Ruth Sunderland: Divisive, vindictive… let’s give this idea for tax grabs on property short shrift

“The pandemic has left a chasm in the national finances, and it rests on the slender shoulders of Rishi Sunak to ensure our Covid debts are not insupportable. But he should resist siren calls to attempt this through tax grabs on property and other wealth. If the Chancellor is as astute as I believe him to be, he will treat the notion of a property tax that has been aired this weekend with the contempt it deserves. The idea is to scrap council tax and stamp duty and instead impose a charge based on current property value. But any such levy on family homes would be deeply unfair and would alienate the Tories from some of their most loyal supporters. It would be divisive, vindictive and ultimately, ineffective. No 11 rejected proposals last week for an emergency wealth tax of 5 per cent on assets, including homes, of more than £500,000 per person.” – Daily Mail

> Today:

Policing 1) Patel defends bolstering of stop-and-search powers

“Priti Patel has doubled down on the use of stop and search to combat Britain’s knife crime crisis and denied that the tactic is racist. The home secretary defended planned legislation giving courts the power to issue orders under which police can search anyone with a previous conviction for using or carrying a knife without grounds to suspect a new offence. Ms Patel said that a minority of people would see the move as controversial “or claim that this is racism” but said that the serious violence reduction orders (SVROs) would help to reduce knife violence. Knife crime in England and Wales is at its highest rate in a decade despite massive increases in the use of stop-and-search tactics nationally.” – The Times

Policing 2) Home Office warned of ‘creaking’ police database

“The Home Office was warned 18 months ago that a lack of investment in “creaking” police databases put the public at “significant risk”, The Times has learnt. Critical infrastructure, including the police national database (PND), are being managed on “end of life, unsupported hardware and software”, documents reveal. Senior police said that the government had refused to invest in the PND or the police national computer (PNC), which holds data on arrests and convictions, because they are to be replaced by a system that is significantly delayed and over budget. The disclosure came after The Times revealed that a blunder may have wiped more than 400,000 fingerprint, DNA, arrest and offence records from the PNC. The records were accidentally deleted in a weekly “weeding” session from the database, owned and operated by the Home Office.” – The Times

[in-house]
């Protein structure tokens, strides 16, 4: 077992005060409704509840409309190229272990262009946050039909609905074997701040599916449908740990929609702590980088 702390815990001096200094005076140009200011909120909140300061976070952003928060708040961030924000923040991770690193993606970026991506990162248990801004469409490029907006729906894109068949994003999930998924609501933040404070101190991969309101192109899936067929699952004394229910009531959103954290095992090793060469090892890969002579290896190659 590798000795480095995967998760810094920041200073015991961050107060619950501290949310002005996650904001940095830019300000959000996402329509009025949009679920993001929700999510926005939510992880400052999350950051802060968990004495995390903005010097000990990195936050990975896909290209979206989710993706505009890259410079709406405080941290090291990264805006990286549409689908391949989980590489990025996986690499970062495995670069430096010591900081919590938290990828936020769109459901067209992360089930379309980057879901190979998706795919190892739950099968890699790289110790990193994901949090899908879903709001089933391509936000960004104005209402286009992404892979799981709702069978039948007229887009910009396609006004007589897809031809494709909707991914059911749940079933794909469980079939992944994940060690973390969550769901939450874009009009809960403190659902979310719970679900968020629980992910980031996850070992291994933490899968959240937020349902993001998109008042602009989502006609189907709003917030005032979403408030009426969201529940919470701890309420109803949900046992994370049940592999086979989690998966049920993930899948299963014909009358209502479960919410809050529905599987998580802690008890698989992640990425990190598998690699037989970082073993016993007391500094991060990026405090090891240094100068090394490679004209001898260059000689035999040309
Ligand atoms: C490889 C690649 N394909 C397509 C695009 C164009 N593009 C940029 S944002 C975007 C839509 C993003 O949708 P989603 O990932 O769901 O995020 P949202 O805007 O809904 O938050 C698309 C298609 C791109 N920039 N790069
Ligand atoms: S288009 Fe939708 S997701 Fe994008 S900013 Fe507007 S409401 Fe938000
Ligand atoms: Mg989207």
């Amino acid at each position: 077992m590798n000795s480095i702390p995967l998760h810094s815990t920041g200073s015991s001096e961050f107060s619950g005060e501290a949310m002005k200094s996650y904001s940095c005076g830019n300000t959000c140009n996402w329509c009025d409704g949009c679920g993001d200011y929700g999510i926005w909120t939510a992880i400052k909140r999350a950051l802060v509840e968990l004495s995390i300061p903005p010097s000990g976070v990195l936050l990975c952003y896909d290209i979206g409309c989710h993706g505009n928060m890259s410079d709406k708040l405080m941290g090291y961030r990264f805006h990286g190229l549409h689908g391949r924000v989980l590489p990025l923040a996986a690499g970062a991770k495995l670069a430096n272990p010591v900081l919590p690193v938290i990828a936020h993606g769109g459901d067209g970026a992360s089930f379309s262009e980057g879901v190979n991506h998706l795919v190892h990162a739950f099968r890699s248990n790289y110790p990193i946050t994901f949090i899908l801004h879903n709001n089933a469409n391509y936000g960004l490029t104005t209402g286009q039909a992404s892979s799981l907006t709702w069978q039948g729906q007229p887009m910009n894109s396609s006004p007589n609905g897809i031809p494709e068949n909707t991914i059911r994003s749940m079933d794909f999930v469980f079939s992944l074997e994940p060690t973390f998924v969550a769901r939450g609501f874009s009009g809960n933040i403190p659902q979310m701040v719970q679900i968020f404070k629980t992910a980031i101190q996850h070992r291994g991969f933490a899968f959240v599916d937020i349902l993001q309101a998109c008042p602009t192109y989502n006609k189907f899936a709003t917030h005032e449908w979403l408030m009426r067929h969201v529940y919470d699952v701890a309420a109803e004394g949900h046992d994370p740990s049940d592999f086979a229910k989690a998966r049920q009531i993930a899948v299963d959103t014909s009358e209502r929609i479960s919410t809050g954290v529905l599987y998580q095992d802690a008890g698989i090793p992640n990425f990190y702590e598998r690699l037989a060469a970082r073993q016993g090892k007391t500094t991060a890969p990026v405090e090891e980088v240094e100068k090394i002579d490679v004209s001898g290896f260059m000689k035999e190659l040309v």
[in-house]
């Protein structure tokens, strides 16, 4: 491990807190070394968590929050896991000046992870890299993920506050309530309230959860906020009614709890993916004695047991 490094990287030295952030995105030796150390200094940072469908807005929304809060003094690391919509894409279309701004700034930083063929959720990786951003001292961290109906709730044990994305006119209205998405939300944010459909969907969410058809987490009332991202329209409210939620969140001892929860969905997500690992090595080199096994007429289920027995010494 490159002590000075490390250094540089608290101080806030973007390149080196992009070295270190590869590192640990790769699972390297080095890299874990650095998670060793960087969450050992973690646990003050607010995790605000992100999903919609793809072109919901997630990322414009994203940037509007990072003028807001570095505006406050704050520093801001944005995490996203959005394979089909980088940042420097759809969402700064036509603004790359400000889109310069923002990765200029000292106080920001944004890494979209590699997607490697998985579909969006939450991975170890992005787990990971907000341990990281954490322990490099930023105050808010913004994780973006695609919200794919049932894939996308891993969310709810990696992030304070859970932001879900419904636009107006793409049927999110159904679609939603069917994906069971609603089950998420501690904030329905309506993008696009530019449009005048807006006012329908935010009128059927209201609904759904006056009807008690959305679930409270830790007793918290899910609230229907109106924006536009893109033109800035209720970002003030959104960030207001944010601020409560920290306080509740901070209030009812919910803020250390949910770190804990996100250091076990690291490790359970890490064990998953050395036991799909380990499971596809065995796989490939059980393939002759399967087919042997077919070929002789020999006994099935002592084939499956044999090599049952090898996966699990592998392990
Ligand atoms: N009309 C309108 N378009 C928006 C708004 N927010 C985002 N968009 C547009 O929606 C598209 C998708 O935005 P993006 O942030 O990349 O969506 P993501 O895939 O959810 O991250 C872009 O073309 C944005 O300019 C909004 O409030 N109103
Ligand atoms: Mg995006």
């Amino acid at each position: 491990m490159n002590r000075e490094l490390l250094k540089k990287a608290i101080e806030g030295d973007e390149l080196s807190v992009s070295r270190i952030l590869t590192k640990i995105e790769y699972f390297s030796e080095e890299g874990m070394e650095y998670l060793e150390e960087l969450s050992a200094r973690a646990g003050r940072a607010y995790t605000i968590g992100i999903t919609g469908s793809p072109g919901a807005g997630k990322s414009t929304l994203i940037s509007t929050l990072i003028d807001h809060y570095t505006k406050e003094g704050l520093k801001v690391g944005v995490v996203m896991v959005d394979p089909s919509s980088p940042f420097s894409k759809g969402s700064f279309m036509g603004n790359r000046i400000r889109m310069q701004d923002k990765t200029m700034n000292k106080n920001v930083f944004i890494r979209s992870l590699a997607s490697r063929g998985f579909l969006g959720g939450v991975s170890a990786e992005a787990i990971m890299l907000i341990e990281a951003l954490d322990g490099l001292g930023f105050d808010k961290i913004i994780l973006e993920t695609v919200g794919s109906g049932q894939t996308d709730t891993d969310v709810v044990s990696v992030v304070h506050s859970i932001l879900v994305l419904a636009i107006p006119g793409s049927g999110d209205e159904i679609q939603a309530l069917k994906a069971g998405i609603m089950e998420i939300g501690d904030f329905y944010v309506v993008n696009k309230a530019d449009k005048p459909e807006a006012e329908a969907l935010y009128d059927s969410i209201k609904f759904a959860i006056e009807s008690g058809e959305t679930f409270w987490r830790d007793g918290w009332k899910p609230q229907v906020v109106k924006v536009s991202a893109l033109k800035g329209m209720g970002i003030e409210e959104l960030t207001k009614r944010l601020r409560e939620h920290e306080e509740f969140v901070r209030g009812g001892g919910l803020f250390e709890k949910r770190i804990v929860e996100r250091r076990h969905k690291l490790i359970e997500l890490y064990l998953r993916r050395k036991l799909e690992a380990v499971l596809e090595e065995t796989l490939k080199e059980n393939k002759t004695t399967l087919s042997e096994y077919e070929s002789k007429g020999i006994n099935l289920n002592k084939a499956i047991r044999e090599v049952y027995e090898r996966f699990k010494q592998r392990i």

Policing 3) Jenrick proposes new law to make it harder for left-wing councils to topple statues

“Minister Robert Jenrick has slammed a school’s decision to remove William Gladstone from its name because of the Victorian politician’s links to slavery. The William Gladstone Church Of England Academy, in Jenrick’s Constituency of Newark, Nottinghamshire, is now known as The King’s Church of England Primary Academy. Gladstone was MP for Newark in the 1830s before becoming prime minister and the school had been named in his honour. But in the wake of last year’s Black Lives Matter protests, the school’s decided to axe the name after recognising that Gladstone’s family were prominent slave owners, even though he himself did not own slaves. Housing Secretary Jenrick has now accused the school of ‘cancelling our culture’ and said it should focus on raising standards rather than rebranding after it was classed as requiring improvement by Ofsted.” – Daily Mail

> Yesterday:

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Army faces loss of 10,000 soldiers in shift towards drones

“The size of the army could be reduced by 10,000 under plans being considered as part of a strategic review. Government ministers have repeatedly pledged to keep a permanent force of 82,000 soldiers but are considering reducing it to 72,000. Plans included in drafts of the integrated review, which is due to be published next month but is likely to be delayed, suggest that the size of the army should be cut. It forms part of an increased focus on unmanned drones and vehicles along with enhanced technological capabilities. The integrated review is a blueprint for Britain’s global role over the coming decade and how armed forces should adapt to meet changes. Infantry commanders are said to face an anxious wait for its publication amid concerns that their regiments could be reduced in size or redeployed after a change in priorities.” – The Times

Summer holidays? Too soon to book, Raab warns Britain

“Dominic Raab has warned that it is too early for people to book summer holidays abroad, as the government considers plans to quarantine new arrivals in hotels and track them using GPS technology to ensure that they remain in isolation. The foreign secretary said it was “very difficult to plan” for trips abroad as the government closed all remaining quarantine-free “travel corridors” in the early hours of today in an attempt to stop the spread of variant strains of coronavirus. All those arriving in the UK will be required to have had a coronavirus test within the previous 72 hours and to go into quarantine for ten days, or five days under the government’s test-and- release programme.” – The Times

Biden preparing blizzard of executive orders for first days in office

“Joe Biden aims to hit the ground running with a blizzard of executive orders on his first day in office. Mr Biden plans to rejoin the Paris climate accord, end Donald Trump’s travel ban on several predominantly Muslim countries and order masks to be worn in federal buildings. The orders will represent the opening salvo of a flurry of activity over the first 10 days of the Biden administration, aimed at rolling back many of the policies introduced by Donald Trump. Mr Biden intends to introduce legislation for a $1.9 trillion relief package and immigration reform. His ambitious programme was outlined in a memorandum circulated on Saturday by Ron Klain, the incoming White House chief of staff.” – Daily Telegraph

> Today: